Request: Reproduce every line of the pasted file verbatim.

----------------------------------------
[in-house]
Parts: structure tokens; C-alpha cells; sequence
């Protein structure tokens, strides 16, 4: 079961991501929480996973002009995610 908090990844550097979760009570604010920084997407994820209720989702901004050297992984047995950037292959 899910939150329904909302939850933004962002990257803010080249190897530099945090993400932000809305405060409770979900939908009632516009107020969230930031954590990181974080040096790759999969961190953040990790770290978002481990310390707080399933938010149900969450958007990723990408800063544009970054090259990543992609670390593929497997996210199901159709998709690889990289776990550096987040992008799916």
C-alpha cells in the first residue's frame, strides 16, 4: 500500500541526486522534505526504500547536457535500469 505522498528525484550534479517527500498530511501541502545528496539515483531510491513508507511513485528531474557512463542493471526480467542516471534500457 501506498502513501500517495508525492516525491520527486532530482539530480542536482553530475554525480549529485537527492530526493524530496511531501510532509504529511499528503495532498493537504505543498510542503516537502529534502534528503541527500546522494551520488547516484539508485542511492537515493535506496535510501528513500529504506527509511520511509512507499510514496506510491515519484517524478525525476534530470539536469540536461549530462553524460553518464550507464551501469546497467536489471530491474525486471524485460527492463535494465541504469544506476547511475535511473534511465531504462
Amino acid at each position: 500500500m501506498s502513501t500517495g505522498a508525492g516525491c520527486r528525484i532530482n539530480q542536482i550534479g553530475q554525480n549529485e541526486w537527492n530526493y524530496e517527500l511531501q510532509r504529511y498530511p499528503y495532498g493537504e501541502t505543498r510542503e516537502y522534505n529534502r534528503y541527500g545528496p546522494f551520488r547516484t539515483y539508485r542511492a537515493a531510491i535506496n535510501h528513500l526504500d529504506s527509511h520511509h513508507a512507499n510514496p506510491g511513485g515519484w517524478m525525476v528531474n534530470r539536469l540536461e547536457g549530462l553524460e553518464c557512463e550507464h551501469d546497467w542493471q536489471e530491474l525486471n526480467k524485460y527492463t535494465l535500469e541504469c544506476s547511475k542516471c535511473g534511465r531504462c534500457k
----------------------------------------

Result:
[in-house]
Parts: structure tokens; C-alpha cells; sequence
């Protein structure tokens, strides 16, 4: 079961991501929480996973002009995610 908090990844550097979760009570604010920084997407994820209720989702901004050297992984047995950037292959 899910939150329904909302939850933004962002990257803010080249190897530099945090993400932000809305405060409770979900939908009632516009107020969230930031954590990181974080040096790759999969961190953040990790770290978002481990310390707080399933938010149900969450958007990723990408800063544009970054090259990543992609670390593929497997996210199901159709998709690889990289776990550096987040992008799916």
C-alpha cells in the first residue's frame, strides 16, 4: 500500500541526486522534505526504500547536457535500469 505522498528525484550534479517527500498530511501541502545528496539515483531510491513508507511513485528531474557512463542493471526480467542516471534500457 501506498502513501500517495508525492516525491520527486532530482539530480542536482553530475554525480549529485537527492530526493524530496511531501510532509504529511499528503495532498493537504505543498510542503516537502529534502534528503541527500546522494551520488547516484539508485542511492537515493535506496535510501528513500529504506527509511520511509512507499510514496506510491515519484517524478525525476534530470539536469540536461549530462553524460553518464550507464551501469546497467536489471530491474525486471524485460527492463535494465541504469544506476547511475535511473534511465531504462
Amino acid at each position: 500500500m501506498s502513501t500517495g505522498a508525492g516525491c520527486r528525484i532530482n539530480q542536482i550534479g553530475q554525480n549529485e541526486w537527492n530526493y524530496e517527500l511531501q510532509r504529511y498530511p499528503y495532498g493537504e501541502t505543498r510542503e516537502y522534505n529534502r534528503y541527500g545528496p546522494f551520488r547516484t539515483y539508485r542511492a537515493a531510491i535506496n535510501h528513500l526504500d529504506s527509511h520511509h513508507a512507499n510514496p506510491g511513485g515519484w517524478m525525476v528531474n534530470r539536469l540536461e547536457g549530462l553524460e553518464c557512463e550507464h551501469d546497467w542493471q536489471e530491474l525486471n526480467k524485460y527492463t535494465l535500469e541504469c544506476s547511475k542516471c535511473g534511465r531504462c534500457k